Research in the Duffy Group is grounded in the 3-Dimensional Learning (3DL) framework, which stems from the National Research Council’s A Framework for K-12 Science Education. While the Framework was written for K-12 education (and used to develop the Next Generation Science Standards), its principles have been adapted for the university level, such as in the CLUE curriculum for general chemistry and the P-cubed curriculum for introductory physics. Here at Western Washington University, the Duffy Group is interested in leveraging the 3DL framework to investigate, and ultimately improve, teaching and learning in (1) physical chemistry and (2) laboratory settings.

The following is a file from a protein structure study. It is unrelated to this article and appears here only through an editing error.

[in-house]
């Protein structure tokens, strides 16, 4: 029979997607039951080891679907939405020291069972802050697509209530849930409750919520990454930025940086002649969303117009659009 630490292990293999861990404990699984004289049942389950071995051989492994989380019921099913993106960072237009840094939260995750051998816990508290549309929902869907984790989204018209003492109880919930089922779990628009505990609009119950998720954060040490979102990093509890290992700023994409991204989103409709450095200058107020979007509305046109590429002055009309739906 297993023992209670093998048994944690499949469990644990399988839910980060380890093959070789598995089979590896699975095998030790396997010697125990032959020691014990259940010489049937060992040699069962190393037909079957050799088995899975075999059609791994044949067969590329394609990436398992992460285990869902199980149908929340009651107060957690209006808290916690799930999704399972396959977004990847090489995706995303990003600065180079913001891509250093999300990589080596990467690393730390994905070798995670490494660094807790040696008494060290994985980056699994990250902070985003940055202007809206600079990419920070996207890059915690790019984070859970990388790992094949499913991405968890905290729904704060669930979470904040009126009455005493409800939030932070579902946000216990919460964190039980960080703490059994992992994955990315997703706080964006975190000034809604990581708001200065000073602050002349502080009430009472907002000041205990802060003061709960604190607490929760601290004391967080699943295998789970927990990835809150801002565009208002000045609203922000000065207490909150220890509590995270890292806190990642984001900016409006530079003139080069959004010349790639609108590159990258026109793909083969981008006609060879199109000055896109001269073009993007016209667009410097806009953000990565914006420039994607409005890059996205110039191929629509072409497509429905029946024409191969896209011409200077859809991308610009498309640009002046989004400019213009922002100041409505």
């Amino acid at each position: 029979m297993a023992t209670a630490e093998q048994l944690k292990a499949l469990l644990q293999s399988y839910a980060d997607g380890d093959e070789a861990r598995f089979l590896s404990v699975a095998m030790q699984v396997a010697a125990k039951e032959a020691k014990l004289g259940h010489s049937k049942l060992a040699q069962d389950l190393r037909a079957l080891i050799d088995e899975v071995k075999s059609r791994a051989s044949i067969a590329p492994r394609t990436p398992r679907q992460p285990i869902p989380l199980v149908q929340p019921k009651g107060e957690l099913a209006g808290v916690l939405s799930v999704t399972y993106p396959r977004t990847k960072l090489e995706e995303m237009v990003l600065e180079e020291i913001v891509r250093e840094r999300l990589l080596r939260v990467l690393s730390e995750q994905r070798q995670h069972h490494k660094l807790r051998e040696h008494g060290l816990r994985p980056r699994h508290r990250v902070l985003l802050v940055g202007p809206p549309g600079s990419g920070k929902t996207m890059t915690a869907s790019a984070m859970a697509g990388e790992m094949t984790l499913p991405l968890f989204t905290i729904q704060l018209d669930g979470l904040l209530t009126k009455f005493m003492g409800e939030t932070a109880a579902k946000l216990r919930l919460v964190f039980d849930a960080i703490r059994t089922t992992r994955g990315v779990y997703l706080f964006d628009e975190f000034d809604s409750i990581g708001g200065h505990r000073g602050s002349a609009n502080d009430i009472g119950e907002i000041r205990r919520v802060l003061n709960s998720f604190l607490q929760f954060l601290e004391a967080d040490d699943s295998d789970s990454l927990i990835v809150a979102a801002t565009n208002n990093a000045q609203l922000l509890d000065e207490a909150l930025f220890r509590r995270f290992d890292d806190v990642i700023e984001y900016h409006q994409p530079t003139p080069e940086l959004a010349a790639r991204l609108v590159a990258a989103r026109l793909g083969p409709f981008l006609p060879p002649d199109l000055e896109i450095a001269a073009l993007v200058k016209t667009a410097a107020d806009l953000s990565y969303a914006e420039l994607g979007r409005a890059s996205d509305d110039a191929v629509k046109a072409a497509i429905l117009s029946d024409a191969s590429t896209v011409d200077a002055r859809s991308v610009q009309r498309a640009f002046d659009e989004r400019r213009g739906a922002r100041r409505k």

So, what is 3-Dimensional Learning?
3DL in science classrooms requires learners to use Scientific Practices and Crosscutting Concepts to engage with Disciplinary Core Ideas. These three components—Scientific Practices, Crosscutting Concepts, and Disciplinary Core Ideas—constitute the three “dimensions” described in the Framework. Below, we unpack each of these dimensions in the context of chemistry.